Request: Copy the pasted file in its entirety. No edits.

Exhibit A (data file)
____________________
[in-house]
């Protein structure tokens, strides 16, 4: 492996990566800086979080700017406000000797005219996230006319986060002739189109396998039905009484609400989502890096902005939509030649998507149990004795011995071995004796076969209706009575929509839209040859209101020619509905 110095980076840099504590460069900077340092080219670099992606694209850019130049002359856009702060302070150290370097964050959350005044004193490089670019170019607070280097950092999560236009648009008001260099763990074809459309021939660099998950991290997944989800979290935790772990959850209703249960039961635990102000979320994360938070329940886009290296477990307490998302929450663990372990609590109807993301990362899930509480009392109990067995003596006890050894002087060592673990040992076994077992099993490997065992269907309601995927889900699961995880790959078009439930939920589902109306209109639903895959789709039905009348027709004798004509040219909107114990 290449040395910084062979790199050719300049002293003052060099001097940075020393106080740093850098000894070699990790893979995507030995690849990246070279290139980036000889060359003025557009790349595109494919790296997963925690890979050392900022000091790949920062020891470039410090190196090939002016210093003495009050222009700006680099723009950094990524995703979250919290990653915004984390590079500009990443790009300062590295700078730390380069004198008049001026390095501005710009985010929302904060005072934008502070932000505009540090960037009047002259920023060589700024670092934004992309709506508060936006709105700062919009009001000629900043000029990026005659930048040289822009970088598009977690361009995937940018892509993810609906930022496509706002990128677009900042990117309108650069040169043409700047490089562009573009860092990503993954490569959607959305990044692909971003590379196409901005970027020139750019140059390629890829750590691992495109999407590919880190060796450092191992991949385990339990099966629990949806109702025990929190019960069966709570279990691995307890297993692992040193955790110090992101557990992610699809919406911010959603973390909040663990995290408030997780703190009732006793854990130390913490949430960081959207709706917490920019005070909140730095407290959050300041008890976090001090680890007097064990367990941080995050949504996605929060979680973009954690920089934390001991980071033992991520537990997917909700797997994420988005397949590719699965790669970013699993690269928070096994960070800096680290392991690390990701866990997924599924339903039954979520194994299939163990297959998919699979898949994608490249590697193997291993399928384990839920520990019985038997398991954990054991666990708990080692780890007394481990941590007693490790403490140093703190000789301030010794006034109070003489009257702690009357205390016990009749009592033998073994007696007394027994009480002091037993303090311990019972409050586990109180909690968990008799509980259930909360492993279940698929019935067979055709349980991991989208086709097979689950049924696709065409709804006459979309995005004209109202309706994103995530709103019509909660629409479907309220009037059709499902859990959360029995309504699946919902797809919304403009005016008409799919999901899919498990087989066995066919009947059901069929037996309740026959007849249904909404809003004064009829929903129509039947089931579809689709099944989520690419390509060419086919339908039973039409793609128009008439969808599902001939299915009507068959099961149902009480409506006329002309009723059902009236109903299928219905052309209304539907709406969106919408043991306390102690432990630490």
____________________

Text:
[in-house]
């Protein structure tokens, strides 16, 4: 492996990566800086979080700017406000000797005219996230006319986060002739189109396998039905009484609400989502890096902005939509030649998507149990004795011995071995004796076969209706009575929509839209040859209101020619509905 110095980076840099504590460069900077340092080219670099992606694209850019130049002359856009702060302070150290370097964050959350005044004193490089670019170019607070280097950092999560236009648009008001260099763990074809459309021939660099998950991290997944989800979290935790772990959850209703249960039961635990102000979320994360938070329940886009290296477990307490998302929450663990372990609590109807993301990362899930509480009392109990067995003596006890050894002087060592673990040992076994077992099993490997065992269907309601995927889900699961995880790959078009439930939920589902109306209109639903895959789709039905009348027709004798004509040219909107114990 290449040395910084062979790199050719300049002293003052060099001097940075020393106080740093850098000894070699990790893979995507030995690849990246070279290139980036000889060359003025557009790349595109494919790296997963925690890979050392900022000091790949920062020891470039410090190196090939002016210093003495009050222009700006680099723009950094990524995703979250919290990653915004984390590079500009990443790009300062590295700078730390380069004198008049001026390095501005710009985010929302904060005072934008502070932000505009540090960037009047002259920023060589700024670092934004992309709506508060936006709105700062919009009001000629900043000029990026005659930048040289822009970088598009977690361009995937940018892509993810609906930022496509706002990128677009900042990117309108650069040169043409700047490089562009573009860092990503993954490569959607959305990044692909971003590379196409901005970027020139750019140059390629890829750590691992495109999407590919880190060796450092191992991949385990339990099966629990949806109702025990929190019960069966709570279990691995307890297993692992040193955790110090992101557990992610699809919406911010959603973390909040663990995290408030997780703190009732006793854990130390913490949430960081959207709706917490920019005070909140730095407290959050300041008890976090001090680890007097064990367990941080995050949504996605929060979680973009954690920089934390001991980071033992991520537990997917909700797997994420988005397949590719699965790669970013699993690269928070096994960070800096680290392991690390990701866990997924599924339903039954979520194994299939163990297959998919699979898949994608490249590697193997291993399928384990839920520990019985038997398991954990054991666990708990080692780890007394481990941590007693490790403490140093703190000789301030010794006034109070003489009257702690009357205390016990009749009592033998073994007696007394027994009480002091037993303090311990019972409050586990109180909690968990008799509980259930909360492993279940698929019935067979055709349980991991989208086709097979689950049924696709065409709804006459979309995005004209109202309706994103995530709103019509909660629409479907309220009037059709499902859990959360029995309504699946919902797809919304403009005016008409799919999901899919498990087989066995066919009947059901069929037996309740026959007849249904909404809003004064009829929903129509039947089931579809689709099944989520690419390509060419086919339908039973039409793609128009008439969808599902001939299915009507068959099961149902009480409506006329002309009723059902009236109903299928219905052309209304539907709406969106919408043991306390102690432990630490």